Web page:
Believing this myth is dangerous because you must take a proactive approach towards managing cardiovascular disease.

So, what should women do?  Women, along with their healthcare providers, should make attempts to reduce their cardiovascular risk factors with proper diet, regular exercise, proper blood pressure control, lipid control and sugar control and by recognizing cardiac symptoms and getting early detection and screening. Most importantly, do not ignore any symptoms.

MYTH #5: Varicose veins are a cosmetic problem, not a heart problem. Varicose veins do not impact heart health in women and are purely a cosmetic issue.

FACT: Most women believe varicose veins are a cosmetic issue only, but in reality, they can be very symptomatic and they represent venous insufficiency which is a serious vascular issue. Venous insufficiency can lead to significant pain, cramps, discomfort, swelling, discoloration, restless legs, unusual itching and in some cases painful ulcers.

Having varicose veins could be a very early manifestation of cardiovascular disease. Despite the myth, the detection and treatment in most cases is very easy and even covered by most insurance companies. It should definitely not be ignored.

Why is believing this myth/concept dangerous?

One can be at risk of serious vascular issues if you believe the myth and ignore varicose veins.

How Women Can Prevent Heart Disease

How many women die from heart disease each year?

Facts about women’s heart disease

  • Cardiovascular disease (CVD) remains the leading cause of death in women.
  • Despite increases in awareness over the past decades, only about half (56%) of women recognize that heart disease is their number 1 killer Learn more facts about women and heart disease. (
  • Coronary artery disease is the leading cause of death in women, accounting for 38% of deaths among women, according to the American Heart Association.
  • In the Framingham Heart Study, obesity increased the risk of CAD by 64% in women, compared to 46% in men.


Heart disease prevention for women 

Is heart disease preventable? How to prevent heart disease in women

Prevention and early detection are key in protecting women from cardiovascular disease. The classic heart attack symptoms you most often hear about including angina means pressure like pain and discomfort in the substernal area which should not be taken lightly. Unfortunately, a number of individuals, especially women and patients with diabetes, do not display classic heart attack symptoms.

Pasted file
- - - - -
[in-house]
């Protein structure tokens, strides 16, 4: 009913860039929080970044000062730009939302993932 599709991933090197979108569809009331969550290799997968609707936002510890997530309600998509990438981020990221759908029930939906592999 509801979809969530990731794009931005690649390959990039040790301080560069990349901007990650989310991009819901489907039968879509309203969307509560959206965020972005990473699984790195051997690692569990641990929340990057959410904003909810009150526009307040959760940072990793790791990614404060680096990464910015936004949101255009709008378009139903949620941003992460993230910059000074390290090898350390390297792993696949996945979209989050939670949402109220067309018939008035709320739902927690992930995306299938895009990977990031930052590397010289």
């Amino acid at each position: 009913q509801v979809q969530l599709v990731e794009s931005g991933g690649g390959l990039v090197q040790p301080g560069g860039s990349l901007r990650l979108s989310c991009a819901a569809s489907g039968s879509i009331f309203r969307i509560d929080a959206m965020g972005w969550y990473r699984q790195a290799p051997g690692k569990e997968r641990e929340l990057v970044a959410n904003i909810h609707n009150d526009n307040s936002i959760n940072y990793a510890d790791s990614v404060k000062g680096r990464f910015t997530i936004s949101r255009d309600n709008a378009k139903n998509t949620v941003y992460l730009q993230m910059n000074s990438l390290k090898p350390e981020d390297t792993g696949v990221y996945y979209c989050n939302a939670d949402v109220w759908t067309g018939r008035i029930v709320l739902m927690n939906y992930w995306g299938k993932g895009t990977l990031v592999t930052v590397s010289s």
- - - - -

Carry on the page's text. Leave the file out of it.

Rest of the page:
What is atherosclerotic cardiovascular disease? 

Atherosclerosis means the plaque building process inside various arteries often leading to narrowing. When the plaque ruptures, the organ the artery is feeding will suffer from lack of blood flow. In the case of the heart, when heart arteries get plaque, it can cause narrowing and can lead to cardiovascular disease, including myocardial infarction (heart attack) as well as sudden cardiac arrest.

Are there any tests that can reveal whether or not women have cardiovascular disease? 

Yes, there are a slew of tests that can help determine if someone has atherosclerosis or not. Most of the tests focus on finding out if there’s significant narrowing or not. In other words, most tests would pick up blockages greater than seventy percent. However, there are certain tests that can help pick up even milder plaque formation. There should never be a ‘blanket test’ for every person, but rather it should be tailored to an individual, their overall risks and their symptoms.  Seek attention for symptoms such as chest discomfort or unusual shortness of breath and not ignore it. It could be the difference between life and death.

Did you enjoy this article? Keep reading:  

21 Heart Attack Risk Factors

For more information on heart disease in women, visit


*A portion of these answers by Dr. Anuj Shah originally appeared in the Spirit of Women Magazine article by Sandra Gordon 5 heart health myths debunked